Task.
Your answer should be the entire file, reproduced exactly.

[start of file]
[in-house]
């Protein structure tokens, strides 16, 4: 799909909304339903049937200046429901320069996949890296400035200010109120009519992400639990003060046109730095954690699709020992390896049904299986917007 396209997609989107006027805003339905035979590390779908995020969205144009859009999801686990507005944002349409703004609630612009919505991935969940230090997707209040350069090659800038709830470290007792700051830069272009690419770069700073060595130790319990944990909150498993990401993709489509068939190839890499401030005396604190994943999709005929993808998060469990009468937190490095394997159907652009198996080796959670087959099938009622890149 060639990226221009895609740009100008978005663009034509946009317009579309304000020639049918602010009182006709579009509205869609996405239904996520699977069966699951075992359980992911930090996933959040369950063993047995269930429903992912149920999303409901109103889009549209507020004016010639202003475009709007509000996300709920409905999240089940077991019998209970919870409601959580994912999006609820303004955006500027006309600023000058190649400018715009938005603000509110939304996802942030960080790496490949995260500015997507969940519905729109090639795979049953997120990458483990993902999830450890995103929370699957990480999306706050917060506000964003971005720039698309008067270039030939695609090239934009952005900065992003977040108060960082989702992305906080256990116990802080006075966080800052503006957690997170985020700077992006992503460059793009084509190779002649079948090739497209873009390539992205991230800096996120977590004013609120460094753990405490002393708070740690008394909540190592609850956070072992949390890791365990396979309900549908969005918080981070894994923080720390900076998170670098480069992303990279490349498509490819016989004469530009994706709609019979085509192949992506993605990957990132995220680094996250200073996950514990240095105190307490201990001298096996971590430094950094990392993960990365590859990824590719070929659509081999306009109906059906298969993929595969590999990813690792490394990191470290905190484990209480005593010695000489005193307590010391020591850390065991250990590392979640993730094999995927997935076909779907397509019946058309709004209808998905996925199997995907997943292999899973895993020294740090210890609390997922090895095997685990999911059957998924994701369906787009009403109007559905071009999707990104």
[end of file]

[in-house]
């Protein structure tokens, strides 16, 4: 799909909304339903049937200046429901320069996949890296400035200010109120009519992400639990003060046109730095954690699709020992390896049904299986917007 396209997609989107006027805003339905035979590390779908995020969205144009859009999801686990507005944002349409703004609630612009919505991935969940230090997707209040350069090659800038709830470290007792700051830069272009690419770069700073060595130790319990944990909150498993990401993709489509068939190839890499401030005396604190994943999709005929993808998060469990009468937190490095394997159907652009198996080796959670087959099938009622890149 060639990226221009895609740009100008978005663009034509946009317009579309304000020639049918602010009182006709579009509205869609996405239904996520699977069966699951075992359980992911930090996933959040369950063993047995269930429903992912149920999303409901109103889009549209507020004016010639202003475009709007509000996300709920409905999240089940077991019998209970919870409601959580994912999006609820303004955006500027006309600023000058190649400018715009938005603000509110939304996802942030960080790496490949995260500015997507969940519905729109090639795979049953997120990458483990993902999830450890995103929370699957990480999306706050917060506000964003971005720039698309008067270039030939695609090239934009952005900065992003977040108060960082989702992305906080256990116990802080006075966080800052503006957690997170985020700077992006992503460059793009084509190779002649079948090739497209873009390539992205991230800096996120977590004013609120460094753990405490002393708070740690008394909540190592609850956070072992949390890791365990396979309900549908969005918080981070894994923080720390900076998170670098480069992303990279490349498509490819016989004469530009994706709609019979085509192949992506993605990957990132995220680094996250200073996950514990240095105190307490201990001298096996971590430094950094990392993960990365590859990824590719070929659509081999306009109906059906298969993929595969590999990813690792490394990191470290905190484990209480005593010695000489005193307590010391020591850390065991250990590392979640993730094999995927997935076909779907397509019946058309709004209808998905996925199997995907997943292999899973895993020294740090210890609390997922090895095997685990999911059957998924994701369906787009009403109007559905071009999707990104």